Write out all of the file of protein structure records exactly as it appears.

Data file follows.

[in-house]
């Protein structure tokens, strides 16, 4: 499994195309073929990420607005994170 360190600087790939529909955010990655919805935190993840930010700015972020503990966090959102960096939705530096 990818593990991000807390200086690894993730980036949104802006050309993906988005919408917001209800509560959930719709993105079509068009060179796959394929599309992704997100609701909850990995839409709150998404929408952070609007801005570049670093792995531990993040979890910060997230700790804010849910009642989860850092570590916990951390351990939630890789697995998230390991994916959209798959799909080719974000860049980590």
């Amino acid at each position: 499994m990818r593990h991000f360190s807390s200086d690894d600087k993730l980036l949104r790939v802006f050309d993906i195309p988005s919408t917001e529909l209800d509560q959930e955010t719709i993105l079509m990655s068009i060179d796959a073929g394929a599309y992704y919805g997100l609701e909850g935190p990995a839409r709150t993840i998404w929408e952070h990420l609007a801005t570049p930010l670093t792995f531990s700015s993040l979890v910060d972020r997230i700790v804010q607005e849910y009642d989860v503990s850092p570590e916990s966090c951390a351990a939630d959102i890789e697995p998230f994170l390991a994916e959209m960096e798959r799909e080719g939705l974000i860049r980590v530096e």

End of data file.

[in-house]
């Protein structure tokens, strides 16, 4: 499994195309073929990420607005994170 360190600087790939529909955010990655919805935190993840930010700015972020503990966090959102960096939705530096 990818593990991000807390200086690894993730980036949104802006050309993906988005919408917001209800509560959930719709993105079509068009060179796959394929599309992704997100609701909850990995839409709150998404929408952070609007801005570049670093792995531990993040979890910060997230700790804010849910009642989860850092570590916990951390351990939630890789697995998230390991994916959209798959799909080719974000860049980590």
């Amino acid at each position: 499994m990818r593990h991000f360190s807390s200086d690894d600087k993730l980036l949104r790939v802006f050309d993906i195309p988005s919408t917001e529909l209800d509560q959930e955010t719709i993105l079509m990655s068009i060179d796959a073929g394929a599309y992704y919805g997100l609701e909850g935190p990995a839409r709150t993840i998404w929408e952070h990420l609007a801005t570049p930010l670093t792995f531990s700015s993040l979890v910060d972020r997230i700790v804010q607005e849910y009642d989860v503990s850092p570590e916990s966090c951390a351990a939630d959102i890789e697995p998230f994170l390991a994916e959209m960096e798959r799909e080719g939705l974000i860049r980590v530096e």